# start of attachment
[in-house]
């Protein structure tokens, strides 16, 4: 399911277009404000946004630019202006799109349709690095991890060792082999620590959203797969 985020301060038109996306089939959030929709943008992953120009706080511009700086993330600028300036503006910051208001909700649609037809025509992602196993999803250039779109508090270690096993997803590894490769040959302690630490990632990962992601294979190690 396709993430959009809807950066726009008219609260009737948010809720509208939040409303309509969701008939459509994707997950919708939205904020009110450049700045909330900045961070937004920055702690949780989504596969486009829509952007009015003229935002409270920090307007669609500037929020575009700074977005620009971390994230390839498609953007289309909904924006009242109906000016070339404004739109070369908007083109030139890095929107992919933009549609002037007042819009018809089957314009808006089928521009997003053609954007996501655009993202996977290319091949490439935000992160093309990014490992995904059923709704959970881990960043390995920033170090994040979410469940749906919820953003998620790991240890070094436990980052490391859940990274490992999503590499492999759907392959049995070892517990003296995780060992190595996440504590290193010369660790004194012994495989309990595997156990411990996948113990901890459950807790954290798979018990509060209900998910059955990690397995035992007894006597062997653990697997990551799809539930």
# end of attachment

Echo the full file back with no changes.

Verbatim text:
[in-house]
């Protein structure tokens, strides 16, 4: 399911277009404000946004630019202006799109349709690095991890060792082999620590959203797969 985020301060038109996306089939959030929709943008992953120009706080511009700086993330600028300036503006910051208001909700649609037809025509992602196993999803250039779109508090270690096993997803590894490769040959302690630490990632990962992601294979190690 396709993430959009809807950066726009008219609260009737948010809720509208939040409303309509969701008939459509994707997950919708939205904020009110450049700045909330900045961070937004920055702690949780989504596969486009829509952007009015003229935002409270920090307007669609500037929020575009700074977005620009971390994230390839498609953007289309909904924006009242109906000016070339404004739109070369908007083109030139890095929107992919933009549609002037007042819009018809089957314009808006089928521009997003053609954007996501655009993202996977290319091949490439935000992160093309990014490992995904059923709704959970881990960043390995920033170090994040979410469940749906919820953003998620790991240890070094436990980052490391859940990274490992999503590499492999759907392959049995070892517990003296995780060992190595996440504590290193010369660790004194012994495989309990595997156990411990996948113990901890459950807790954290798979018990509060209900998910059955990690397995035992007894006597062997653990697997990551799809539930």